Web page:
30 Aug 2019
Stocks move higher on softer trade war rhetoric
- Local and global equity markets finished higher this week as trade war rhetoric began to soften and expectations of near term US central bank rate cuts rose.
- In local stock news, Wesfarmers produced a reasonable result, with Bunnings, Officeworks and the Industrials divisions the highlights. Kmart and Target continued to struggle.
- Boral’s share price fell sharply after the company reported a reasonable result but flagged a poorer outlook, whilst announcing plans to expand its plasterboard exposure.
- Macquarie Group has announced a $1bn capital raising in order to assist in meeting increased capital requirements and assist in funding significant new investments in renewable energy. The raising was well received.
- Woolworths posted an impressive result with the CEO saying that sales have jumped sharply in the first 8 weeks of the new financial year, no doubt buoyed by the Lion King Ooshies collectables program, with same store sales up more than 7%.
- Economists are revising down their Australian economic growth forecasts after construction data showed building work fell more than expected in the June quarter. The total value of work fell almost 4% on the previous quarter, and more than 11% on the same time last year.
- The US central bank chairman’s much anticipated speech at Jackson Hole did not provide any specific direction to future interest rate settings, but he was clear the bank would act as appropriate to keep the current economic expansion on track.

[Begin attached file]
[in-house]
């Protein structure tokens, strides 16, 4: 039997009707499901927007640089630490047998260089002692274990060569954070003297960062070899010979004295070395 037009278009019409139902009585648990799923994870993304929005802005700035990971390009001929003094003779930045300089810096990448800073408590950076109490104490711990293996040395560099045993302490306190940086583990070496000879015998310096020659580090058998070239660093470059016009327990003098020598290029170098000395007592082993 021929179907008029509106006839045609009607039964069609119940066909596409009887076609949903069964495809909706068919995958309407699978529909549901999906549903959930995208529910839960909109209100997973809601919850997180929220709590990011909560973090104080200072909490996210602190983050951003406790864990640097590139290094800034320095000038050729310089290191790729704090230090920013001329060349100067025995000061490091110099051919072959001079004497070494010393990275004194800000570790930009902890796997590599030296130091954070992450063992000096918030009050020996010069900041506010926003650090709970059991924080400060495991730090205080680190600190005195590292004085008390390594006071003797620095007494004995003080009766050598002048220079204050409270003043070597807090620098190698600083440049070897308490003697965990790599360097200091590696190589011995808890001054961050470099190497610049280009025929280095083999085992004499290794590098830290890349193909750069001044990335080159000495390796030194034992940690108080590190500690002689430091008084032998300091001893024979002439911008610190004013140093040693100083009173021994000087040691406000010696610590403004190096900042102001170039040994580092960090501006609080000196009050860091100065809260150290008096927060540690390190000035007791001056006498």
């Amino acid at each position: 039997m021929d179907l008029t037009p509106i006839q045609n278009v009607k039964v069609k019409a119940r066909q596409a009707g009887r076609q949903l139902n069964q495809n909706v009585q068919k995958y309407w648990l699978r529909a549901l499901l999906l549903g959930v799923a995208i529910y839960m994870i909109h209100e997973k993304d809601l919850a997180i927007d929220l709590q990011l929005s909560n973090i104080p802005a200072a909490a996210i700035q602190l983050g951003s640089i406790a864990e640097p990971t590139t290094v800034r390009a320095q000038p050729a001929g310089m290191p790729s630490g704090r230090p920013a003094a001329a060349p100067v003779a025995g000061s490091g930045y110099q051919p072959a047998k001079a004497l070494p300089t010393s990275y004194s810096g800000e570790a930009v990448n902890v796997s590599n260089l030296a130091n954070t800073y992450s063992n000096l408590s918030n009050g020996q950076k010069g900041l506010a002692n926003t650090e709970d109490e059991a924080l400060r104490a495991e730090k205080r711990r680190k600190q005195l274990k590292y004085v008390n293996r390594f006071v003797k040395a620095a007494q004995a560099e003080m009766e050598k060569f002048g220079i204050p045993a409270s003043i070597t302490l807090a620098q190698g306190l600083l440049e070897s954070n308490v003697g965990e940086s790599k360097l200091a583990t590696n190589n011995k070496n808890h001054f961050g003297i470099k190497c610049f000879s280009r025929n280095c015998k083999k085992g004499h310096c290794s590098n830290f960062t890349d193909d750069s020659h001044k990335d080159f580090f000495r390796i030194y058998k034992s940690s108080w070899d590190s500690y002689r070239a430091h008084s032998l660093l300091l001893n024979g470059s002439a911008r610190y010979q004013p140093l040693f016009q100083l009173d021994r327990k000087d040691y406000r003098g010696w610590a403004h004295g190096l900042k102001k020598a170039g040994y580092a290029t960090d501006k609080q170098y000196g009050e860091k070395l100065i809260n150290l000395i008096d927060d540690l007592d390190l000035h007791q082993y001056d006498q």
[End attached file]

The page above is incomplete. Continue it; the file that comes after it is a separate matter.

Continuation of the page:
- New orders for US made capital goods rose modestly in July, however, shipments fell by the most in nearly 3 years, pointing to further signs the Fed will need to cut rates.
- Germany’s economic growth contracted in the 2nd quarter, with exports falling more strongly than imports and construction investment also falling.
- A key German business climate index fell to its lowest level since November 2012.
- The Chinese government is considering relaxing and removing restrictions on auto purchases as part of a broad move to boost consumption. The government will also encourage credit support for purchases of new energy efficient vehicles and smart home appliances.
- US-China relations worsened after China announced its own retaliatory measures, imposing additional tariffs on thousands of US products effective 1st September, with President Trump then demanding American companies seek alternatives to doing business with China. He then toned down some of the rhetoric stating he thought China genuinely wanted to reach a deal.
- President Trump went after the US central bank chair, which he appointed, asking whether the chair was a greater enemy to the US than China’s leader.
- Iran has said it will scale back compliance with a landmark 2015 nuclear pact that President Trump tore apart, unless the Europeans find a solution enabling Iran to sell its oil despite US sanctions. The Europeans still remain in favour of the pact. The Iranian economy is dead without oil sales.
- Britain PM Boris Johnson called everyone’s bluff, deciding to suspend Britain’s parliament for more than a month before Brexit. The move to possibly force through Brexit with or without deal might backfire as it increases the chances of him facing a vote of no-confidence in his government, and hence an early election.
- Italian political news seemed to be moving in the right direction with a potential tie-up between the opposition Democratic Party and the in-power 5-Star Movement. Both parties have been enemies previously, such is the state of current Italian politics.
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